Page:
The decision comes after the government started issuing increasingly stern warnings to Slovenian holidaymakers in Croatia that the situation was getting out of hand, in particular due to beach parties at several popular tourist resorts in Dalmatia.

Almost half the new cases Slovenia registered on Monday were imported from Croatia, and most of the infected persons are young, under 35, raising fears that a surge in infections could derail the start of the school year.

Unofficial information indicates several options were under discussion in recent days, including mandatory quarantine just for those under 35 or a waiver of quarantine for those who own boats and property in Croatia.

These considerations appear to have been shelved now, although Kacin said boat and property owners would get a chance before winter to sort things out.

"This will be a one-off opportunity, strictly limited and expressed in hours, in order to prevent people heading to Croatia this weekend and making traffic even worse," he said.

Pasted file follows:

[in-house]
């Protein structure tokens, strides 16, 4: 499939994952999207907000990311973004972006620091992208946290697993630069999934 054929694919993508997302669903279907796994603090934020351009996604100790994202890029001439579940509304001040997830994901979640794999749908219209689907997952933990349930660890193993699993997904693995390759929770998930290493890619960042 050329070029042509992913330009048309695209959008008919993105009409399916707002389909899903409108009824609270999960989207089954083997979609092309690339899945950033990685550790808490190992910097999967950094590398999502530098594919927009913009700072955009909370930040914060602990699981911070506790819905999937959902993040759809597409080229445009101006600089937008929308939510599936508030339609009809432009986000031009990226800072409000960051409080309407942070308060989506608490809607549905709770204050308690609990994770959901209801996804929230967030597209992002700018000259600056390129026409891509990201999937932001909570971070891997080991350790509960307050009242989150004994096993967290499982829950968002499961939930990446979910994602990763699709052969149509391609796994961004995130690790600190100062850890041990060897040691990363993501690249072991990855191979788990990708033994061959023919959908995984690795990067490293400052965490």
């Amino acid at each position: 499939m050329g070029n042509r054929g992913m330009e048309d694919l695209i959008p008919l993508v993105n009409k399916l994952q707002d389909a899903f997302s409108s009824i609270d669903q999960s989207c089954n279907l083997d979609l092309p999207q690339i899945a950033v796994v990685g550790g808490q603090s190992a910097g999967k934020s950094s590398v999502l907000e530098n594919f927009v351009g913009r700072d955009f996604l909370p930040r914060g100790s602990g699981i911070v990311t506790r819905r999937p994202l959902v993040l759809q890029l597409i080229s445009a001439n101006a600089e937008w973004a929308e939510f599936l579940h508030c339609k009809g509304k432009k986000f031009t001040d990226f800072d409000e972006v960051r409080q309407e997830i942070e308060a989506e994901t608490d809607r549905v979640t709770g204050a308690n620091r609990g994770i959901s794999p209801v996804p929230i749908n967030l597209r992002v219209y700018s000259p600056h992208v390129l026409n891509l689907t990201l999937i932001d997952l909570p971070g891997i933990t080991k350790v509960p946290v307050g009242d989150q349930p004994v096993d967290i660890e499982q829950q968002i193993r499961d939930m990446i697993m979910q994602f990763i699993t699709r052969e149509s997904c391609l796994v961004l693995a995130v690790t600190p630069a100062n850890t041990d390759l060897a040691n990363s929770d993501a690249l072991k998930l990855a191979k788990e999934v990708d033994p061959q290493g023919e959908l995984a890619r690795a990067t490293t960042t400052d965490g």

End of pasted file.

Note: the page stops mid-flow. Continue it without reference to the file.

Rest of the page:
Several exemptions will be available in order to facilitate cross-border commerce and transport, but Kacin did not elaborate what they would be.

The latest statistics on coronavirus and Slovenia, and the latest police news on red, green and yellow list countriesAll our stories on coronavirus and Slovenia

18 Aug 2020, 20:52 PM

STA, 18 August 2020 - The government's Covid-19 spokesperson Jelko Kacin said on Tuesday that a decision on imposing quarantine on persons returning from Croatia would be made at Thursday's government session. The measure is expected to kick in by the start of the next week, with enough time given to people to return home before its implementation, said Kacin.

Given the rising numbers of imported coronavirus cases from Croatia in the past week, restrictions have to be implemented to curb that, said Kacin, adding that it was yet to be seen whether there would be any potential exemptions from the measure based on age, region or a negative coronavirus test.